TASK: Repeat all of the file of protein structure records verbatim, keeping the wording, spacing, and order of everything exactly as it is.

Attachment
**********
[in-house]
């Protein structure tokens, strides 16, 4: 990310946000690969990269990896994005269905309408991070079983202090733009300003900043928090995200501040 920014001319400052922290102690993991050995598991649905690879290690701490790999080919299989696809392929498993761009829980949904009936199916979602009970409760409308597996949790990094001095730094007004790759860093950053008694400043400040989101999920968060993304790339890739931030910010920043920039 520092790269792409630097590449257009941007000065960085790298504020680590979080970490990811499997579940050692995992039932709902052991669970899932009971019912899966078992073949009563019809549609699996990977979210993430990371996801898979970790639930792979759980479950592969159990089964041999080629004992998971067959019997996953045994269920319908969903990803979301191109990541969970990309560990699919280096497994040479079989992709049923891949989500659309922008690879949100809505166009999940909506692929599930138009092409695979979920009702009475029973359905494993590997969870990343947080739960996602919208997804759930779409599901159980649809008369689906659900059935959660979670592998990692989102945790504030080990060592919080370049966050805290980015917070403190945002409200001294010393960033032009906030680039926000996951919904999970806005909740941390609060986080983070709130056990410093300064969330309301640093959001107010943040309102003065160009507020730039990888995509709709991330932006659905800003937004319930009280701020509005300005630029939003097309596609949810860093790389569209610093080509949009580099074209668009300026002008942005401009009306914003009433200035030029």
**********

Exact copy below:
[in-house]
């Protein structure tokens, strides 16, 4: 990310946000690969990269990896994005269905309408991070079983202090733009300003900043928090995200501040 920014001319400052922290102690993991050995598991649905690879290690701490790999080919299989696809392929498993761009829980949904009936199916979602009970409760409308597996949790990094001095730094007004790759860093950053008694400043400040989101999920968060993304790339890739931030910010920043920039 520092790269792409630097590449257009941007000065960085790298504020680590979080970490990811499997579940050692995992039932709902052991669970899932009971019912899966078992073949009563019809549609699996990977979210993430990371996801898979970790639930792979759980479950592969159990089964041999080629004992998971067959019997996953045994269920319908969903990803979301191109990541969970990309560990699919280096497994040479079989992709049923891949989500659309922008690879949100809505166009999940909506692929599930138009092409695979979920009702009475029973359905494993590997969870990343947080739960996602919208997804759930779409599901159980649809008369689906659900059935959660979670592998990692989102945790504030080990060592919080370049966050805290980015917070403190945002409200001294010393960033032009906030680039926000996951919904999970806005909740941390609060986080983070709130056990410093300064969330309301640093959001107010943040309102003065160009507020730039990888995509709709991330932006659905800003937004319930009280701020509005300005630029939003097309596609949810860093790389569209610093080509949009580099074209668009300026002008942005401009009306914003009433200035030029």